[QUOTE]Does anyone have any information on the fracas at the Melrose vs Burke game on Saturday? I have heard some sketchy information regarding confrontations between coaches/players and the refereees at half-time and then a second (and final) confrontation after the award of a penalty kick. The information I heard was that a coach came on the field to dispute the call and, eventually, attempted to kick a referee. Was anyone there or does anyone have access to unbiased information?
(Editor's note: this article was updated on Sunday at 6:30 p.m. with additional clarification about what led to the Burke player receiving a red card and about Melrose advancing to the next round of the tournament.)
The Melrose boys soccer team has advanced in the state tournament in controversial fashion, after a 1-1 game against Burke High School on Saturday afternoon ended with 35 minutes left to play due to a red card issued to the Burke head coach for what referee Giovanni Diola called "abusive language."
Neither the Massachusetts Interscholastic Athletic Association's (MIAA) handbook (PDF) or soccer tournament format rules (PDF) state that when a coach receives a red card, his or her team forfeits the game. However, Diola and fellow referee Gunnar Larson said after the game that the MIAA would likely rule that Melrose, the 14th seed in the North Division 2 tournament, advances to the next round of the tournament.
As of Sunday, Melrose is listed as advancing to the next round on the MIAA website. An MIAA representative could not be immediately reached over the weekend for comment.
On the play leading up to Burke head coach Gus Marcins' red card, Melrose freshman Frantzdy Pierrot had position in the penalty area ahead of a Burke defender when Pierrot went to the ground. The referee awarded Pierrot a penalty kick, but did not issue the Burke player a red card for the foul, which Melrose Patch initially reported.
Melrose head coach Dean Serino described the play: "(Pierrot) took the kid, turned on his back, he was in front of him, the kid hit him, he went down, called a PK. Then ... I don't know even know."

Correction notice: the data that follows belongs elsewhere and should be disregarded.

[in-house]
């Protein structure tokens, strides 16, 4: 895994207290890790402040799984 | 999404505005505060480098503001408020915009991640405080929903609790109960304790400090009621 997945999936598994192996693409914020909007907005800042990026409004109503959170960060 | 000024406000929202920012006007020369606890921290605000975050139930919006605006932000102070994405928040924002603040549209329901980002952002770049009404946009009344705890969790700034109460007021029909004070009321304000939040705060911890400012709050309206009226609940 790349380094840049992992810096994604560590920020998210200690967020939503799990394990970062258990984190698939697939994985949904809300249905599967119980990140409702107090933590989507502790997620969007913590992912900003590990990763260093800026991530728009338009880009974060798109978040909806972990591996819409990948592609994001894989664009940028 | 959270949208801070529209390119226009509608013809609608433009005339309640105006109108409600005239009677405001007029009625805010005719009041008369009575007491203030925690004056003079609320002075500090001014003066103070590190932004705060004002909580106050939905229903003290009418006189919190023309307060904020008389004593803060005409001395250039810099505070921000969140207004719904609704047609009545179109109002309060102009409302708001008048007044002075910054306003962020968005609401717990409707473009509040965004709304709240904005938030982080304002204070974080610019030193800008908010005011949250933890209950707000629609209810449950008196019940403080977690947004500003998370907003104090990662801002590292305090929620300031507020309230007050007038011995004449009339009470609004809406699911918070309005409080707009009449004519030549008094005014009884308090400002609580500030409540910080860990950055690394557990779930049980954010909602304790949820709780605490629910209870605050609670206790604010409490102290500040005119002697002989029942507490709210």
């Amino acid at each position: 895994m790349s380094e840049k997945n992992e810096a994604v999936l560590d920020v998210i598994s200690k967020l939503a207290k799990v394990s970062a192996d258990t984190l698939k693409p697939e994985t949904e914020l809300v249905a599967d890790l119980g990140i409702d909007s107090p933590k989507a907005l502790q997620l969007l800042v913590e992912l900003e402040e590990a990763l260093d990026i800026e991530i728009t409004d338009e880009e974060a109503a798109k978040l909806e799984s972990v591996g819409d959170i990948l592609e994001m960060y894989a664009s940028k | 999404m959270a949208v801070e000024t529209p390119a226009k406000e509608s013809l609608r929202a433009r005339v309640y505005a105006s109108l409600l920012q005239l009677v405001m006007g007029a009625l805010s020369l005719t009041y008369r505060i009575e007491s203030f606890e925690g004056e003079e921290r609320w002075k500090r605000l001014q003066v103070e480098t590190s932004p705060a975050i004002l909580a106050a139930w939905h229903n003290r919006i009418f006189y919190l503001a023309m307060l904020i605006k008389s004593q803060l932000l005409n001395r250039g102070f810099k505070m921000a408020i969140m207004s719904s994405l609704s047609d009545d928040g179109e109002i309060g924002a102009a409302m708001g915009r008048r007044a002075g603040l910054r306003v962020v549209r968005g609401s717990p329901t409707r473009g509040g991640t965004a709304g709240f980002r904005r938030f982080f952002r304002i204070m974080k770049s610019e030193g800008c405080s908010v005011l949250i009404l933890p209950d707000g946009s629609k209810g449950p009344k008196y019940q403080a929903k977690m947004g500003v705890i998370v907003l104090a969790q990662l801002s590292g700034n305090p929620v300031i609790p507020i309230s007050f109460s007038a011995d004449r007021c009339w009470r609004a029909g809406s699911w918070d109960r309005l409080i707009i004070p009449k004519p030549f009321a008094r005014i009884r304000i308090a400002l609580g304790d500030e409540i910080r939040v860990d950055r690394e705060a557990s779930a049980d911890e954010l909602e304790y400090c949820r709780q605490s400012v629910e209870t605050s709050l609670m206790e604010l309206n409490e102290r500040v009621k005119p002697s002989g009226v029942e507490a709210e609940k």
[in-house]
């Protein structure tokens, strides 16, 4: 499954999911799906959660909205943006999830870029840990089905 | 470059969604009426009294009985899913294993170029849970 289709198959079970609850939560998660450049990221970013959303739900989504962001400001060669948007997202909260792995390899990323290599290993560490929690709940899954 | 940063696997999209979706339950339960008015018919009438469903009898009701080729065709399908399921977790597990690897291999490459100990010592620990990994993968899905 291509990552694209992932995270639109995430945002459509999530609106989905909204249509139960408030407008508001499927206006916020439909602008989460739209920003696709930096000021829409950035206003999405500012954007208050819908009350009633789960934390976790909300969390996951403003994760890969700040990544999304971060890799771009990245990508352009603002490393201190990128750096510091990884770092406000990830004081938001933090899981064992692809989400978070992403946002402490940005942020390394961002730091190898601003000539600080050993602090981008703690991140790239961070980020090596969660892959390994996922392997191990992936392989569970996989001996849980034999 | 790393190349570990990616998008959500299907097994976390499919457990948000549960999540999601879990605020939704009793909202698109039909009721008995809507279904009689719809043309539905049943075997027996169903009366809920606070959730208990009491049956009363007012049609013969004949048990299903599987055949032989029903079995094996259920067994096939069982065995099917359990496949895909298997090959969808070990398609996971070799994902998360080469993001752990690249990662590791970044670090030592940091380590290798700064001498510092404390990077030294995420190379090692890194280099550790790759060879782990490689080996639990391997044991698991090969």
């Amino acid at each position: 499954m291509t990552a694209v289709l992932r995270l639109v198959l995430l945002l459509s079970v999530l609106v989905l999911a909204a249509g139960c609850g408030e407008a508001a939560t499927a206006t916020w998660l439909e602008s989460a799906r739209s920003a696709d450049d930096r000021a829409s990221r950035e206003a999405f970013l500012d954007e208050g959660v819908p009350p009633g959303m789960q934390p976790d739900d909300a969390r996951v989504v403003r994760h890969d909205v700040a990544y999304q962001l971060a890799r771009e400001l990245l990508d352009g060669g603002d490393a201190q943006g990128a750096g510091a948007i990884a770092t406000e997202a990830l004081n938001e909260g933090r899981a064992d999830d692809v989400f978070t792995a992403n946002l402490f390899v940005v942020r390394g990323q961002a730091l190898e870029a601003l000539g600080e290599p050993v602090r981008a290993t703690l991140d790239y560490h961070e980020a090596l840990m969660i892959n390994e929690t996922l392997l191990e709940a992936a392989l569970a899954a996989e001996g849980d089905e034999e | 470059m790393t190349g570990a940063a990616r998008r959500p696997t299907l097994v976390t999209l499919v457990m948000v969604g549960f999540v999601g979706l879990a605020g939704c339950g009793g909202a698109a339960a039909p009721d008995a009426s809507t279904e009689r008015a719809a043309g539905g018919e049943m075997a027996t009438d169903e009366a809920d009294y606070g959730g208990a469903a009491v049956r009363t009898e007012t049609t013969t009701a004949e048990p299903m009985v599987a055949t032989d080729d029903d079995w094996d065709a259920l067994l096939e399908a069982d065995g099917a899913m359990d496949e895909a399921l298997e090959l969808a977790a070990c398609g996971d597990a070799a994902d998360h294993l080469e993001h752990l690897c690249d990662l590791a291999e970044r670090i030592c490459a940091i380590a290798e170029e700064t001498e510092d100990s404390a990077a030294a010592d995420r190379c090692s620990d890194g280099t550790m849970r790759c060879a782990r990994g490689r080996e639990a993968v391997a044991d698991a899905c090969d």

According to Melrose player Steve Vaughan in the comments on this article (below) and an e-mail sent to Melrose Patch after the game, the Burke player then began yelling at the referee in protestation of the call, and the referee eventually issued the player a red card.
Marcins came out on the field and demonstratively started arguing with the referee, who then issued a red card to the coach.
Diola said that Marcins used "abusive language," claiming that the referees were calling the game unfairly because his school was from Dorchester and that for some of his players, English is a second language.
"That's got nothing to do with soccer," Diola said, dismissing what he said were Marcins' assertions.
Larson added, "I'm Swedish and he's (Diola) Italian."
Asked what he said to the referees, Marcins said "I don't recall what I said" when arguing against the red card issued to his player.
"What I said is almost irrelevant to what I felt," he said. "It's 18-year-old kids trying to play a state tournament game. It's 1-1. Be fair. I've seen the incompetence in high school refereeing for years. You can deal with a certain amount of that. What you can't deal with is a lack of integrity. And if they don't have integrity, they can't be out here, stealing the dream of 18-year-old kids. We dream just like they (Melrose) did. We wanted to play just like they did."
Burke coach: calls against team were 'a pattern'
Marcins maintained that the red card issued to his player was the wrong call.
"He did not touch him," he said. "If there was a card, it should have been issued against the Melrose player for diving."
Asked if he was upset with just that one call, Marcins said, "it's a pattern." Asked if it was a pattern throughout this particular game, he said, "There were calls that weren't fair. Now I'm sure the Melrose coach felt the same way. But there were calls that weren't fair from my point of view."
Near the end of the first half, with Melrose leading 1-0, some of the Burke players showed frustration with the referees' calls, as one Burke player was knocked down and cried out loudly and his teammate turned to the referee and said, "Come on, ref."
The referees awarded a free kick to Burke, the 19th seed in the tournament, and a Melrose player gave the Burke player still on the ground a friendly tap on the back while he ran back on defense.